A state of emergency was declared in France shortly after the Paris terror attacks left 130 people dead and more than 300 injured. Following the declaration of emergency, minsters met shortly before Christmas 2015 to raise the three-month state of emergency limit to six months, which was scheduled to end February 26, 2016.
What has followed since is of extreme precedent. This week, an indefinite timeframe for the state of emergency, was raised. Already slammed for abuse of powers since its creation in 1955, the government have voted to enshrine the state of emergency laws within their constitution.
In Place de la République, where I interviewed a French tour guide* 6 weeks before the attacks, we spoke about the Crimson Alert in place. Pointing out the military presence on most corners, I asked how it had impacted on life. “The tensions are there, but not,” they had said. “It’s something we don’t speak about. We’re aware. Life has changed; now always the feeling of being watched. Charlie Hebdo changed us, but the government has had a knee-jerk reaction.”
Unbeknownst to both of us, standing in the Place de la République became ironic months later. The personification of the French Revolution’s liberty, equality, and fraternity – values from centuries before; became a gathering place for protestors in January, chanting “Stop the state of emergency.” Citizen fears of the freedom restrictions that ensue from this law were met with a French government digging in their heels. The protest was in vain.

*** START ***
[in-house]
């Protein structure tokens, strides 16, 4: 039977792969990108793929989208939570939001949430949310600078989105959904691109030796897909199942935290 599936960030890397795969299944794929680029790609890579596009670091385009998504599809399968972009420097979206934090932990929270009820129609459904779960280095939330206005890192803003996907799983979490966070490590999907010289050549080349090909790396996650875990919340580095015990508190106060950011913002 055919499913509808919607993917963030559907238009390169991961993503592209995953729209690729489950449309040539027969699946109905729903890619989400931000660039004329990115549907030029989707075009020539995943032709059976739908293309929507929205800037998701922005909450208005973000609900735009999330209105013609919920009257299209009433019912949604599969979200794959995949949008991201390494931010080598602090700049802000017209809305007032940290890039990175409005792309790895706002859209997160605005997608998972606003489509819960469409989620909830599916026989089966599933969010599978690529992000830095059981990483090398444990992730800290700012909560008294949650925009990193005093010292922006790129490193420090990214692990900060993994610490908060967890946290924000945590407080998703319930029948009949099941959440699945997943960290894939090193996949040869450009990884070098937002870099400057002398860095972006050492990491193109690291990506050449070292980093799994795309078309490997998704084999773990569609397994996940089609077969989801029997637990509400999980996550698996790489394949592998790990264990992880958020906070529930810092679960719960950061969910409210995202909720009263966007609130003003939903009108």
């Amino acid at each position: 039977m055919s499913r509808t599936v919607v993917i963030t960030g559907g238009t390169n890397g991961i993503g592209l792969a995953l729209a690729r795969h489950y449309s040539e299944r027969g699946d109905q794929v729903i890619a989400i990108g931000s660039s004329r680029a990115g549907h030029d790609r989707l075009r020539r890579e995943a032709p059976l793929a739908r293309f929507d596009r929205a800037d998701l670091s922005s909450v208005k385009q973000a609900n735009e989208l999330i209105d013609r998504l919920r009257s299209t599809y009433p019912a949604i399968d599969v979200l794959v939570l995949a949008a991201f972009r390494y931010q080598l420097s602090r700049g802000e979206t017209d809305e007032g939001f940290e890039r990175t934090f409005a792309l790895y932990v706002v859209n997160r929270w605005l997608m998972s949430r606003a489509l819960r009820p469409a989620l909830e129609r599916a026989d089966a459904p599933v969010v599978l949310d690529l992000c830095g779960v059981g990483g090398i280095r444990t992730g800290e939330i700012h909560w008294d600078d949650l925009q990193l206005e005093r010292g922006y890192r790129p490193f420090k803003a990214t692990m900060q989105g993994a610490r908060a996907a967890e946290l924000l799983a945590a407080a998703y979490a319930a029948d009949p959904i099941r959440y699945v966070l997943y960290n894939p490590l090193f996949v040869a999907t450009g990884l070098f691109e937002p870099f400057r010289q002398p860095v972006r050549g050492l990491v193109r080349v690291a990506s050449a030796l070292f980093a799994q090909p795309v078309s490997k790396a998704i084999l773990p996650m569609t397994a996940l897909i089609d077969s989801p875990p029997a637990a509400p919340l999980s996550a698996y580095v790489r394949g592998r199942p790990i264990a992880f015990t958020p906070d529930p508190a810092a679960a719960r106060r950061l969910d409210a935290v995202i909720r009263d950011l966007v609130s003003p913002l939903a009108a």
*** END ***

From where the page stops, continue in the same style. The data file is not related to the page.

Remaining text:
In a late-night vote to amend the French Constitution to include the state of emergency as an amendment, votes were overwhelmingly ‘for’ the process. Foreign Policy reports a 103 to 26 votes to go ahead with the process. More recent reports from French media have incriminated the French government as a crucial vote was conducted; of the 577 deputies who could vote, 441 members were absent from the National Assembly – “76% of all deputies.” [translated quote]
[UPDATE] According to a French National source*, the final vote on the amendment shall take place on March 10th. Yet to be confirmed.
I wonder about the conversation I had those months ago, before everything changed in Paris. I wonder if the person at the front counter of my hotel, who taught me smatterings of French every morning, still smiles broadly. I wonder about the Algerian man who served me coffee, if he still greets strangers with a loud “bonjour!” As for the French-American tour guide who I interviewed that day, and remain friends with, they tell me they’re moving back to the States in a late-night email. But then I think, maybe that’s just to live closer to their parents…
*Private sources will not be identified.
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